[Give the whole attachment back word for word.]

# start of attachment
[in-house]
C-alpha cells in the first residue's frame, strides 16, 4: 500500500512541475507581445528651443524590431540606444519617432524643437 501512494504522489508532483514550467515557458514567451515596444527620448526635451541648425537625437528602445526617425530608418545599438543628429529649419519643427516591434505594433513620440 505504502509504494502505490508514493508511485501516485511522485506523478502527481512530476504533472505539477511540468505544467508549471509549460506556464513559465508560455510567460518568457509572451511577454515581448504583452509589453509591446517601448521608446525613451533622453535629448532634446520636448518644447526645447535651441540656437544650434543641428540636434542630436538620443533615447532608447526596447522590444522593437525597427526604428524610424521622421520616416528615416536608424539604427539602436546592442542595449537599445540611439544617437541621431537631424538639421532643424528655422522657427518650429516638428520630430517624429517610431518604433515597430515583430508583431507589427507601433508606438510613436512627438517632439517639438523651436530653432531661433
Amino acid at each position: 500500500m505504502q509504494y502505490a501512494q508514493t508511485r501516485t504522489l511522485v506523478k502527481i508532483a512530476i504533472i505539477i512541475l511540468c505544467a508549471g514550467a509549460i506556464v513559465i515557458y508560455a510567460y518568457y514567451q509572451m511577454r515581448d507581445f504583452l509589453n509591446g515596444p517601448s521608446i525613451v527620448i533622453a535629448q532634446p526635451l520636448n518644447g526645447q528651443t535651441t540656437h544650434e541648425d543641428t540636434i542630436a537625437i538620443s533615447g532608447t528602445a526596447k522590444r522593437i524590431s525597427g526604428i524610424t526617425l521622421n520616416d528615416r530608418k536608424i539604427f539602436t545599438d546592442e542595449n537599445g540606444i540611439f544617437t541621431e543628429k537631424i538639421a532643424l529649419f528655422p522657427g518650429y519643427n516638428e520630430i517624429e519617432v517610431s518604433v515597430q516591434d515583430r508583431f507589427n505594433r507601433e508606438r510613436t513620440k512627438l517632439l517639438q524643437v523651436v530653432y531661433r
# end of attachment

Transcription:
[in-house]
C-alpha cells in the first residue's frame, strides 16, 4: 500500500512541475507581445528651443524590431540606444519617432524643437 501512494504522489508532483514550467515557458514567451515596444527620448526635451541648425537625437528602445526617425530608418545599438543628429529649419519643427516591434505594433513620440 505504502509504494502505490508514493508511485501516485511522485506523478502527481512530476504533472505539477511540468505544467508549471509549460506556464513559465508560455510567460518568457509572451511577454515581448504583452509589453509591446517601448521608446525613451533622453535629448532634446520636448518644447526645447535651441540656437544650434543641428540636434542630436538620443533615447532608447526596447522590444522593437525597427526604428524610424521622421520616416528615416536608424539604427539602436546592442542595449537599445540611439544617437541621431537631424538639421532643424528655422522657427518650429516638428520630430517624429517610431518604433515597430515583430508583431507589427507601433508606438510613436512627438517632439517639438523651436530653432531661433
Amino acid at each position: 500500500m505504502q509504494y502505490a501512494q508514493t508511485r501516485t504522489l511522485v506523478k502527481i508532483a512530476i504533472i505539477i512541475l511540468c505544467a508549471g514550467a509549460i506556464v513559465i515557458y508560455a510567460y518568457y514567451q509572451m511577454r515581448d507581445f504583452l509589453n509591446g515596444p517601448s521608446i525613451v527620448i533622453a535629448q532634446p526635451l520636448n518644447g526645447q528651443t535651441t540656437h544650434e541648425d543641428t540636434i542630436a537625437i538620443s533615447g532608447t528602445a526596447k522590444r522593437i524590431s525597427g526604428i524610424t526617425l521622421n520616416d528615416r530608418k536608424i539604427f539602436t545599438d546592442e542595449n537599445g540606444i540611439f544617437t541621431e543628429k537631424i538639421a532643424l529649419f528655422p522657427g518650429y519643427n516638428e520630430i517624429e519617432v517610431s518604433v515597430q516591434d515583430r508583431f507589427n505594433r507601433e508606438r510613436t513620440k512627438l517632439l517639438q524643437v523651436v530653432y531661433r